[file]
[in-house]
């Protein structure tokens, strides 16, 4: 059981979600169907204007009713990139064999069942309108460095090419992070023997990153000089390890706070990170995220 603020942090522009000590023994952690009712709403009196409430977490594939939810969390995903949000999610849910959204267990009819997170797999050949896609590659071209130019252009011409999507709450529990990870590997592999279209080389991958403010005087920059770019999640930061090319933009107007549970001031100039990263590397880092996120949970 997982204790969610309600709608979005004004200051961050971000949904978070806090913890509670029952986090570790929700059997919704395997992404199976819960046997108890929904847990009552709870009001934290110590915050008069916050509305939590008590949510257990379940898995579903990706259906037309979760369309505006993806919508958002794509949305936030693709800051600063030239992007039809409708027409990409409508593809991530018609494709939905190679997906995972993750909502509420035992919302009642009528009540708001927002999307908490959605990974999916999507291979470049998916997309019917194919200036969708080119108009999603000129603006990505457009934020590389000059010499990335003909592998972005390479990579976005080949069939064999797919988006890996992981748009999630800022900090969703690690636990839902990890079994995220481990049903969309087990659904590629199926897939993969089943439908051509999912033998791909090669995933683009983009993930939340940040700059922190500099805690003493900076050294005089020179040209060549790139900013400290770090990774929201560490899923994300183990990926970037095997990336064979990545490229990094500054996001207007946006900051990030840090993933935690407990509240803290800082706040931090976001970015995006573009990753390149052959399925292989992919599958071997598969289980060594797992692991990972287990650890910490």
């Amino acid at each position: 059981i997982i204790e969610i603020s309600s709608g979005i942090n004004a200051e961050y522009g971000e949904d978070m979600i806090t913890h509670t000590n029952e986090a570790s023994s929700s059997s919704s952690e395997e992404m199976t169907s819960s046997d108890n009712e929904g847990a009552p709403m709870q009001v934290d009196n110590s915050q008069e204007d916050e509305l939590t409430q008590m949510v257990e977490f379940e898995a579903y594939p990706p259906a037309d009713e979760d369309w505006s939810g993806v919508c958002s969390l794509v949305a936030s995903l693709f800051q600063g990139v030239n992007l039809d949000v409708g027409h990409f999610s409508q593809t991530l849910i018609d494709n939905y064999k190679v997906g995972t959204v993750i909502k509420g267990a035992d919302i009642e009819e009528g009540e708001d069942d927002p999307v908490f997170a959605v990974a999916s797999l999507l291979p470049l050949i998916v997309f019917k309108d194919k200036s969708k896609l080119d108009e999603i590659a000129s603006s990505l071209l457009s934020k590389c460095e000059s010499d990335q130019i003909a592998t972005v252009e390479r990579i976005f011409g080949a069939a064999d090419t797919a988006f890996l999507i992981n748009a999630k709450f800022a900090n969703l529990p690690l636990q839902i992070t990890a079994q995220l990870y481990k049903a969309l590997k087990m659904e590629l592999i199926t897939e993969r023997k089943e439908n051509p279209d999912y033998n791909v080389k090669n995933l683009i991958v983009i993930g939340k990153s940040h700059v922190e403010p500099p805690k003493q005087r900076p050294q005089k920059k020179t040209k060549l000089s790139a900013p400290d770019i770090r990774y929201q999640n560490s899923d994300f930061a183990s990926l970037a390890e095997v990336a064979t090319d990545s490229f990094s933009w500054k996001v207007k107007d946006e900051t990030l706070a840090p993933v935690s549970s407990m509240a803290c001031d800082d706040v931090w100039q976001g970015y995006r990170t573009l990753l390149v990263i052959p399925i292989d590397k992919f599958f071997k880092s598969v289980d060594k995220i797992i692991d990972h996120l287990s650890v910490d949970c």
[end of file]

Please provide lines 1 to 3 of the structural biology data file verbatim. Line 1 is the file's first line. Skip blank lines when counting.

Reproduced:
[in-house]
């Protein structure tokens, strides 16, 4: 059981979600169907204007009713990139064999069942309108460095090419992070023997990153000089390890706070990170995220 603020942090522009000590023994952690009712709403009196409430977490594939939810969390995903949000999610849910959204267990009819997170797999050949896609590659071209130019252009011409999507709450529990990870590997592999279209080389991958403010005087920059770019999640930061090319933009107007549970001031100039990263590397880092996120949970 997982204790969610309600709608979005004004200051961050971000949904978070806090913890509670029952986090570790929700059997919704395997992404199976819960046997108890929904847990009552709870009001934290110590915050008069916050509305939590008590949510257990379940898995579903990706259906037309979760369309505006993806919508958002794509949305936030693709800051600063030239992007039809409708027409990409409508593809991530018609494709939905190679997906995972993750909502509420035992919302009642009528009540708001927002999307908490959605990974999916999507291979470049998916997309019917194919200036969708080119108009999603000129603006990505457009934020590389000059010499990335003909592998972005390479990579976005080949069939064999797919988006890996992981748009999630800022900090969703690690636990839902990890079994995220481990049903969309087990659904590629199926897939993969089943439908051509999912033998791909090669995933683009983009993930939340940040700059922190500099805690003493900076050294005089020179040209060549790139900013400290770090990774929201560490899923994300183990990926970037095997990336064979990545490229990094500054996001207007946006900051990030840090993933935690407990509240803290800082706040931090976001970015995006573009990753390149052959399925292989992919599958071997598969289980060594797992692991990972287990650890910490």
């Amino acid at each position: 059981i997982i204790e969610i603020s309600s709608g979005i942090n004004a200051e961050y522009g971000e949904d978070m979600i806090t913890h509670t000590n029952e986090a570790s023994s929700s059997s919704s952690e395997e992404m199976t169907s819960s046997d108890n009712e929904g847990a009552p709403m709870q009001v934290d009196n110590s915050q008069e204007d916050e509305l939590t409430q008590m949510v257990e977490f379940e898995a579903y594939p990706p259906a037309d009713e979760d369309w505006s939810g993806v919508c958002s969390l794509v949305a936030s995903l693709f800051q600063g990139v030239n992007l039809d949000v409708g027409h990409f999610s409508q593809t991530l849910i018609d494709n939905y064999k190679v997906g995972t959204v993750i909502k509420g267990a035992d919302i009642e009819e009528g009540e708001d069942d927002p999307v908490f997170a959605v990974a999916s797999l999507l291979p470049l050949i998916v997309f019917k309108d194919k200036s969708k896609l080119d108009e999603i590659a000129s603006s990505l071209l457009s934020k590389c460095e000059s010499d990335q130019i003909a592998t972005v252009e390479r990579i976005f011409g080949a069939a064999d090419t797919a988006f890996l999507i992981n748009a999630k709450f800022a900090n969703l529990p690690l636990q839902i992070t990890a079994q995220l990870y481990k049903a969309l590997k087990m659904e590629l592999i199926t897939e993969r023997k089943e439908n051509p279209d999912y033998n791909v080389k090669n995933l683009i991958v983009i993930g939340k990153s940040h700059v922190e403010p500099p805690k003493q005087r900076p050294q005089k920059k020179t040209k060549l000089s790139a900013p400290d770019i770090r990774y929201q999640n560490s899923d994300f930061a183990s990926l970037a390890e095997v990336a064979t090319d990545s490229f990094s933009w500054k996001v207007k107007d946006e900051t990030l706070a840090p993933v935690s549970s407990m509240a803290c001031d800082d706040v931090w100039q976001g970015y995006r990170t573009l990753l390149v990263i052959p399925i292989d590397k992919f599958f071997k880092s598969v289980d060594k995220i797992i692991d990972h996120l287990s650890v910490d949970c």